By Dave Andrusko
Editor’s note. While my family and I are on vacation, we are running some of our favorite NRL News Today stories from the last four months, entries from our “Roe at 40″ series, and an occasional update.
All this week, beginning today, we’ll be reflecting back on the 43rd annual National Right to Life Convention which was held last week in Dallas, Texas. This particular post is an overview, the kind that is one man’s perspective on his 33rd NRLC convention.
#1. You cannot exaggerate the buzz that surrounded the appearance of major pro-life Texas politicians such as Sen. Ted Cruz, Lt. Governor David Dewhurst, Attorney General Greg Abbott, and, of course, Gov. Rick Perry. The media were everywhere for the governor’s remarks, which opened the convention Thursday morning.
Naturally, what he said was grotesquely distorted, particularly the remark he made about pro-abortion state Senator Wendy Davis. Davis, who led the filibuster against the omnibus pro-life bill, is a heroine in her circles, which is fine. What is not okay is that what Gov. Perry said about her was translated into a “personal attack.”
It was nothing of the sort. What he simply said was this:
“Yes, many children are born into difficult circumstances, but there is no such thing as an unwanted child, because no life is trivial in God’s eyes.
“Who are we to say that children born into the worst of circumstances can’t grow to live successful lives?
“In fact, even the woman who filibustered the Senate the other day was born into difficult circumstances, the daughter of a single mother and a teenage mother herself. She managed to eventually graduate from Harvard Law School and serve in the Texas Senate.
“It’s just unfortunate that she hasn’t learned from her own example: that every life must be given a chance to realize its full potential; that every life is precious.”
(You can read the full text of his prepared remarks elsewhere today at National Right to Life News Today.)
#2. And related. The backdrop for the three-day convention was not just the pro-abortion filibuster but what Perry (and others) rightly referred to as “mob tactics” and the “hijacking of the democratic process.” He was alluding to the jeers and screams and catcalls from a gallery filled with pro-abortion supporters that—regardless of your position on the bill—was frightening to those of us who understand how fragile the democratic process is.
As we wrote elsewhere today, “Late Tuesday night, the entire world watched the angry mob of abortion activists disrupt the proceedings of the Texas Senate, screaming, stomping, and chanting so loudly from the gallery that the Senators could not hear the proceedings on the Senate floor below. Senate Bill 5, the Pro-Life omnibus bill, did pass, but the formal processing of that final vote was not finished before the midnight deadline.” (See http://nrlc.cc/15buNNe.)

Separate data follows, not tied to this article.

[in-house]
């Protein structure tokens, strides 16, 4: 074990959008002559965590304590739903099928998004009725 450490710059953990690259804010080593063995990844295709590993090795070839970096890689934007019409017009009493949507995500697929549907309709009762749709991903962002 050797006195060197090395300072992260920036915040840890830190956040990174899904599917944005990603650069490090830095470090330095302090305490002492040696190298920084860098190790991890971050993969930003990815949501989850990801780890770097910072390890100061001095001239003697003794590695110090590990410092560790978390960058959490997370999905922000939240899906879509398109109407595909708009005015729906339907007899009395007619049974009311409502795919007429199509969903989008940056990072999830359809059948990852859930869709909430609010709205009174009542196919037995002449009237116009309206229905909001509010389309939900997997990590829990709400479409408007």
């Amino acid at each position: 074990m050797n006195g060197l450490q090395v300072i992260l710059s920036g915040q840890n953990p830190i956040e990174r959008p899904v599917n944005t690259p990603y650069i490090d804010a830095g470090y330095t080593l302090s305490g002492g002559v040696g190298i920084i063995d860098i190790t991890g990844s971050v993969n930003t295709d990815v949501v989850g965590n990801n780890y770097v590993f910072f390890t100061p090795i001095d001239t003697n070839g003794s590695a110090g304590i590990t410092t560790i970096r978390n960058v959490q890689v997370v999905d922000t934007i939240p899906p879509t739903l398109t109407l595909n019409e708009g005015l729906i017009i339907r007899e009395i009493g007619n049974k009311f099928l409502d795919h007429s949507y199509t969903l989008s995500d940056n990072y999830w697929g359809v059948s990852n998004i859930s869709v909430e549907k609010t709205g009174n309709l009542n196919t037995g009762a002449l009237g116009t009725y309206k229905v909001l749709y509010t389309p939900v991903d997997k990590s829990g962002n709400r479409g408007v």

Undeterred, Gov. Perry announced that he was calling a second Special Session (that began today) in which he vowed that he would put “pro-life measures at the top.”
#3. A friend and colleague of mine told me this morning about the last workshop she gave—in fact, it was in the last bloc of workshops on Saturday by which time people have been listening and interacting for three days. Two things stood out.
First, the level of intensity and enthusiasm at a time when attendees must have been dragging. Second, she did not recognize a single person in the room from previous conventions. That is hugely significant.
#4. For an old geezer I am fairly (all right barely) tech savvy. Naturally every young person had (at a minimum) a lap top and a Droid, but their level of sophistication about the web was in some respects astonishing. Why is this obvious fact of life in 2013 significant?
Their ability to use social media to persuade people to attend NRLC 2013 was impressive. Their capacity to make the convention alive to people who weren’t in Dallas via a host of mechanisms was awesome. And the promise it holds for the future is nothing short of inspiring.
Don’t get me wrong, it would be nice to have the “mainstream” media more open to our messages. And we should never, ever give up the task of persuading reporters to look beyond their own biases. But what we were shown coming up to, during, and after the convention is the remarkable capacity of social media to effectively bypass hostile traditional outlets.
#5. I’d like to refer back to the intensity factor for a moment. There were upwards of a hundred workshops, general sessions galore, and a closing Saturday night banquet. The audiences listened so raptly you could almost hear their brains processing the information. There were many opportunities for getting to know one another and building camaraderie. But this group of grassroots pro-lifers had come hundreds of miles to soak up information.
Please note: These sessions will be available as MP3’s on www.nrlconvention.com after July 15th.
#6. and finally I’d like to use a workshop I gave with Lori Kehoe of New York State Right to Life to illustrate something else. Our topic was abortionist Kermit Gosnell, and specifically what the Abortion Industry knew about a man who was recently convicted of three counts of first-degree murder.
The “mainstream” media played as little attention as possible, while pro-life outlets like National Right to Life News Today did our best to fill in the gaps. Lori and I were greatly pleased to see how much our audience already knew about Gosnell and his Women’s Medical Society abortion clinic in West Philadelphia. That tells me that you are taking advantage of NRL News Today, the reason, of course, that we write Monday through Saturday.
Please come back to www.nationalrighttolifenews.org during the day, today and every Monday through Saturday, for continuing updates.
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